Faulkner in America
A lively consideration of how to classify Faulkner’s place in America
With essays by Richard Godden, Catherine Gunther Kodat, Kathryn B. McKee, Peter Nicolaison, Charles A. Peek, Noel Polk, Hortense J. Spillers, Joseph R. Urgo, Linda Wagner-Martin, and Charles Reagan Wilson
William Faulkner is Mississippi's most famous author and arguably one of the country's greatest writers. But what was his relationship with America? How did he view the nation, its traditions, its issues?
In ten essays from the 1998 Faulkner and Yoknapatawpha Conference, held at the University of Mississippi, Faulkner in America looks closely at the exchange between William Faulkner the writer and his national affiliation. Collectively, the essays ask which American ideas, identities, and conflicts we should associate with Mississippi's Nobel Laureate.
The collection explores questions regarding Faulkner's place in American literature, his standing and esteem in literary studies, and his relation to the United States. To address such issues, the writers seek a definition of the phrase “Faulkner in America. ”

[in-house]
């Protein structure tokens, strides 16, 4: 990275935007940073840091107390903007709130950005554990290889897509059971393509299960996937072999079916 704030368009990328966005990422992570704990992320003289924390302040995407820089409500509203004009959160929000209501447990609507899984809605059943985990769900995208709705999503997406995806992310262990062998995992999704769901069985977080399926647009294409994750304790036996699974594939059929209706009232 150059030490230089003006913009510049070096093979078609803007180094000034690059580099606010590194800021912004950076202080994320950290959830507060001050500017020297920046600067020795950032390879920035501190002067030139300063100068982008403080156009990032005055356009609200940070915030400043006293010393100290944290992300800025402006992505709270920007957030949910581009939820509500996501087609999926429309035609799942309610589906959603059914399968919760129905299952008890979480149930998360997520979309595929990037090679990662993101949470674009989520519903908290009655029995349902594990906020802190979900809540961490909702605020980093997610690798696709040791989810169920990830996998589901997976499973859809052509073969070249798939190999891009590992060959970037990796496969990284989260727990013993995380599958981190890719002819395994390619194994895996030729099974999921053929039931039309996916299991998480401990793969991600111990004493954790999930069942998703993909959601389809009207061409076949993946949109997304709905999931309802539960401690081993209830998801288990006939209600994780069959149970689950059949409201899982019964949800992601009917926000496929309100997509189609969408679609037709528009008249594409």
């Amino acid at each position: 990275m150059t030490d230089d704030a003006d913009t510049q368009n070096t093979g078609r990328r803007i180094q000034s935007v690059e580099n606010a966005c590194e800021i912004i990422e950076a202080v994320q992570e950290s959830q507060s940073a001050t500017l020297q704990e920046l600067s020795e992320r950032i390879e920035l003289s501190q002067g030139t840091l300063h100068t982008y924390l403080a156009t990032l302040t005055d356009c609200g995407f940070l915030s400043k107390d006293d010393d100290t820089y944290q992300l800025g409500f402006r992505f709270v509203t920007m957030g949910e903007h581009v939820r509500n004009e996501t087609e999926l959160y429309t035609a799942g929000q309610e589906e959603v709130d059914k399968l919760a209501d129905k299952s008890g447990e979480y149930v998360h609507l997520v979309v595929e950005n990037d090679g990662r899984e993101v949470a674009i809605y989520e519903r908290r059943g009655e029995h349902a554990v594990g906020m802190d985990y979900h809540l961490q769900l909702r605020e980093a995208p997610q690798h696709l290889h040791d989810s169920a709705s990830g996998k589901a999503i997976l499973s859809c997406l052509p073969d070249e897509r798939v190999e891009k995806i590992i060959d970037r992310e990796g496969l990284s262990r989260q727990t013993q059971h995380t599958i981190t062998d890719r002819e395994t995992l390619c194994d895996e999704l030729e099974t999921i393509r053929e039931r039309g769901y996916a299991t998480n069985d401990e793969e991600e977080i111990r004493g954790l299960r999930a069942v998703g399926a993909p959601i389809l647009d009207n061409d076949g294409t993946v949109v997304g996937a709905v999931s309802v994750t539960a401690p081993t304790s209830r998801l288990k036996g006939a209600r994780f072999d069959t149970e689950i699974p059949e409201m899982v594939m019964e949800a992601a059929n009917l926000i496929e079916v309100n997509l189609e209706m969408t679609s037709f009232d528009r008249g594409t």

One difficulty scholars wrestle with is how to deal with Mississippi's place in the union. Surely, Faulkner mused: Is Mississippi in America? When he thought about America, he thought about being left alone, about maintaining his distance.
Essays in this volume look at Faulkner's views on the “greening of American history,” on American figures such as Thomas Jefferson, on women in American letters, and on the American dream.
Authors find that the conceptually invigorating signification of the phrase “Faulkner in America” is, finally, provisional. Foremost in Faulkner's mind, in interviews as well as in the aesthetics of the apocryphal Yoknapatawpha County, is that whoever and whatever is in America arrived by battles won and lost, by emigration and enslavement, by choice and by compulsion. Faulkner in America occasions a rigorous examination of Faulkner's American century.